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Being a modeller for quite a few years now, I decided to explore the endless possibilities that the world (through internet) offers, and come up with a series of ways of building, modelling and painting fast (but not hastily), to create the worlds I was seeing in history books since I was little. . .If you care to join me. . . This is the place to be! And, I promise you to find the way (or ways)!!

Wednesday, 17 April 2013

How to: make Barbed Wire stands‏

Hi everyone!

Hope you are all well.
My today's post is about barbed wire stands, and how you can make them. These stands, are meant to be used on every WW2 (and WW1 probably) battlefield. Barbed wire was a common means of defence, and its versatily meant that it couldbe used in all sorts of places. Roads, around fortified positions, around houses etc..

 My goal is to give you an idea of how you can enrich your terrain with some cheap solutions as this one.

Materials needed:
1. A bag of tile spacers (2mm). You can find them in any hardware store. I bought my bag (400 - 500 pcs) for 5 euro.
2. Ear cotton buds (used or unused - that's up to you!)
3. Many (depending on how many pieces you want to make) rectangular pieces of plastic (4.5 x 2). I used vinyl tiles (againg from my local hardware store)
4. Barbed wire. I got mine from www.war-wo​ and Army Painter.
5. Super glue
6. PVA glue and sand (optional: Vallejo White Pumice - my preference for speed results)
7. Static Grass
8. Pieces of foliage cluster (optional)

The method:

1. The materials needed in full display

2. Cut the ends of the cotton buds, and keep only the handles
3. Fill the handles' gaps (the plastic round pieces are hollow within) with some putty

4. Glue the tile spacers (two per base) on the bases. Two legs up, two legs down ( X ) - see photo below.

5. Glue the cotton buds handles on the tile spacers (where the two lines are crossed) - see photo below.

6. Apply Vallejo's White Pumice on the bases

7. Apply Army Painters Leather Brown spray on the stands

8. Paint the stands and the bases with dark Brown emulsion paint

9. Paint the base(s) with earth colours. I used a brown colour and then I drybrushed a light sand colour on them. I have also painted some bases in shades of grey (not 50, and not from the novel), for an urban wargames table (future project).

10. (Heavy) Drybrush the stands with Vallejo's Panzer Aces 310 Old Wood

11. (Light) Drybrush the stands with Vallejo's Model Colour 886 Green Grey

12. Apply some static grass and pieces of foliage cluster on the models. I find it easier to follow this step first, before I place the barbed wire (it can get messy - but you can suit yourselves and do what you think is right)

13. Apply Black Primer on the barbed wire (sparingly - don't cover the whole thing with it)

14. Take a brush and wrap the wire around it. When it comes in full circles cut down as much as you need for each stand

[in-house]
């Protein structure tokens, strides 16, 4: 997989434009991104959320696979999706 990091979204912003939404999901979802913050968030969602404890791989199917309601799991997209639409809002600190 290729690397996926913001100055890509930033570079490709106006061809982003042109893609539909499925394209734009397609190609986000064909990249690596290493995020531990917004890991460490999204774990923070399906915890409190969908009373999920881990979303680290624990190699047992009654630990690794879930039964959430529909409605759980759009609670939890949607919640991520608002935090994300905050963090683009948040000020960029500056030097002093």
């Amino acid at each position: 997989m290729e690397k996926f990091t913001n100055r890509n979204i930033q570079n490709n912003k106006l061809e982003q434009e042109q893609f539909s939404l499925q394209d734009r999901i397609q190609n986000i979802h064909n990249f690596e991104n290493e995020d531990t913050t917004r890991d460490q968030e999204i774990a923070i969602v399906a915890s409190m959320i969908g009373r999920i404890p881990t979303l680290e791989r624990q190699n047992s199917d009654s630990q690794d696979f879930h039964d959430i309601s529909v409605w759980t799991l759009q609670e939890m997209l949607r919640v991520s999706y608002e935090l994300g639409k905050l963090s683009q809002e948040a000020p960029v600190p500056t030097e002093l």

15.  Glue the ''round'' wire from end to end to each base. Pay attention while doing this, you must place some of its sides on the wooden (tile spacers, cotton buds) parts. I tried to make them as dense as possible

16. Finito!

And some ...old photos from back then. :-)

As you saw (those you managed to read the whole post, and didn't get bored in the meantime), it was very easy to make these models. And cheap too. All the pieces, appx 20 cost me around 15-18 euro. Not too bad I think. 

I hope you find this tutorial useful.

Have a great Wednesday night everyone!


  1. Very simple and effective... you're a star Thanos!!

    1. I am just putting the pieces together. :)

  2. Well that is just brilliant; who would have thought tile spacers could prove so versatile?!

    1. When it comes into tight budget.. I can be very innovative! Thank you Michael!

  3. Oh my! My friend, how very clever. I'm definately into doing this! GREAT!!!!

  4. Simpel, cheap and effective... Perfect!

  5. Excellent tutorial once again T.

    I'm wondering, do you always have two full wargame tables set up? Because I see the town one (this one) and the countryside one are totally set up in nearly every post.


    1. Thank you!
      No, I dont even have one table available. I simply lay a small piece of grass matt in place, and after the photoshooting I put them bak in their place.

  6. Great idea mate. Thanks for sharing :)

  7. Very nice. Good tip with the spacers.

  8. great stuff, really good. nice to see another great tutorial. I never knew companies sold barbed wire for miniatures, that seems very handy.

  9. Fantastic tip. Like the spacer idea too. Slave to Painting keeps the barbed wire in Aus/NZ. Sure you'd be able to get it Europe and US. Available online. Not sure who the manufacturer is off-hand

  10. Bloody lovely Thanos but that's because you're talented.

    1. I simply put the things together Fran! :) That's my thing

  11. Good idea and a well written tutorial.

    Thanks, Thanos!


  12. Hi T great work once again. Similar to mine but with less work. I used tooth picks and plastic mesh.

    1. I remember yours Greg! It was very very good! :)

  13. That's great Thanos very well done!

  14. That looks very cool T - you are a clever bloke. I have some of that Army Painter barbed wire kicking about and haven't put it to good use yet- your idea provides some encouragement.

    1. I am no clever John, I simply have a tight budget! :)

  15. very nice...thanks, and a great "how-to."

  16. Very very good and smart idea Thanos!

  17. This is a really nice technique! I posted a while back how to make barbed wire obstacles for Flames of War that is significantly less flexible than what you've done here. It's simple, looks great, and those little stands really give you flexibility. Nice job!

    One question though. Are they scaled more for 25/28 mm than 15 mm?

    Nick blogs at Spotting Round.


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